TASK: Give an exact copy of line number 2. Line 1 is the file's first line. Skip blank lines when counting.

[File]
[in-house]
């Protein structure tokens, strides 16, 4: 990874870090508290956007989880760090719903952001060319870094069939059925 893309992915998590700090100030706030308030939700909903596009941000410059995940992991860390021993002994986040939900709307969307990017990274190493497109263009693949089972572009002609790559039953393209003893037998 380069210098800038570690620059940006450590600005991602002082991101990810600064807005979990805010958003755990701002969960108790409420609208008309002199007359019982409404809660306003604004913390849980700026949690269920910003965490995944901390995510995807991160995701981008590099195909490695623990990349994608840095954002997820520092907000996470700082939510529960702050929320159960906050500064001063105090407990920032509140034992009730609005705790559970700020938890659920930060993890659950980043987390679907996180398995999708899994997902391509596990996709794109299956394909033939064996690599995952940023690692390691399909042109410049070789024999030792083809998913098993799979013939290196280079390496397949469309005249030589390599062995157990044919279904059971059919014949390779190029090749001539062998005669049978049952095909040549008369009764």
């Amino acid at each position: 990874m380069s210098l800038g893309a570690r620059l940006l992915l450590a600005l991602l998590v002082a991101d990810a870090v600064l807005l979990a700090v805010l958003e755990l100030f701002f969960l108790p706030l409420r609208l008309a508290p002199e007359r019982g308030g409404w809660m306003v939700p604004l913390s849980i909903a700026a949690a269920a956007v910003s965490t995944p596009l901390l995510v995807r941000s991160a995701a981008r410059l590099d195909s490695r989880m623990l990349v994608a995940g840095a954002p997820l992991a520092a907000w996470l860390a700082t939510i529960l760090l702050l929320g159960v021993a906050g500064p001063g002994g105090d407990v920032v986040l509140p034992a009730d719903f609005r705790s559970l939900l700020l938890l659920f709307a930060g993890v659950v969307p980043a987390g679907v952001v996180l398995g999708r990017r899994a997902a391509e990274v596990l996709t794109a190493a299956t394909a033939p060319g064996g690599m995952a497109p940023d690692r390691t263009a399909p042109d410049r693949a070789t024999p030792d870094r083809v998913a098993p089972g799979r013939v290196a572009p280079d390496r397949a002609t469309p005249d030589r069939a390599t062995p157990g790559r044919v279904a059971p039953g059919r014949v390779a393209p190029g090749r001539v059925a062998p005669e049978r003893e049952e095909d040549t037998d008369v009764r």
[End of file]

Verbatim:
């Protein structure tokens, strides 16, 4: 990874870090508290956007989880760090719903952001060319870094069939059925 893309992915998590700090100030706030308030939700909903596009941000410059995940992991860390021993002994986040939900709307969307990017990274190493497109263009693949089972572009002609790559039953393209003893037998 380069210098800038570690620059940006450590600005991602002082991101990810600064807005979990805010958003755990701002969960108790409420609208008309002199007359019982409404809660306003604004913390849980700026949690269920910003965490995944901390995510995807991160995701981008590099195909490695623990990349994608840095954002997820520092907000996470700082939510529960702050929320159960906050500064001063105090407990920032509140034992009730609005705790559970700020938890659920930060993890659950980043987390679907996180398995999708899994997902391509596990996709794109299956394909033939064996690599995952940023690692390691399909042109410049070789024999030792083809998913098993799979013939290196280079390496397949469309005249030589390599062995157990044919279904059971059919014949390779190029090749001539062998005669049978049952095909040549008369009764």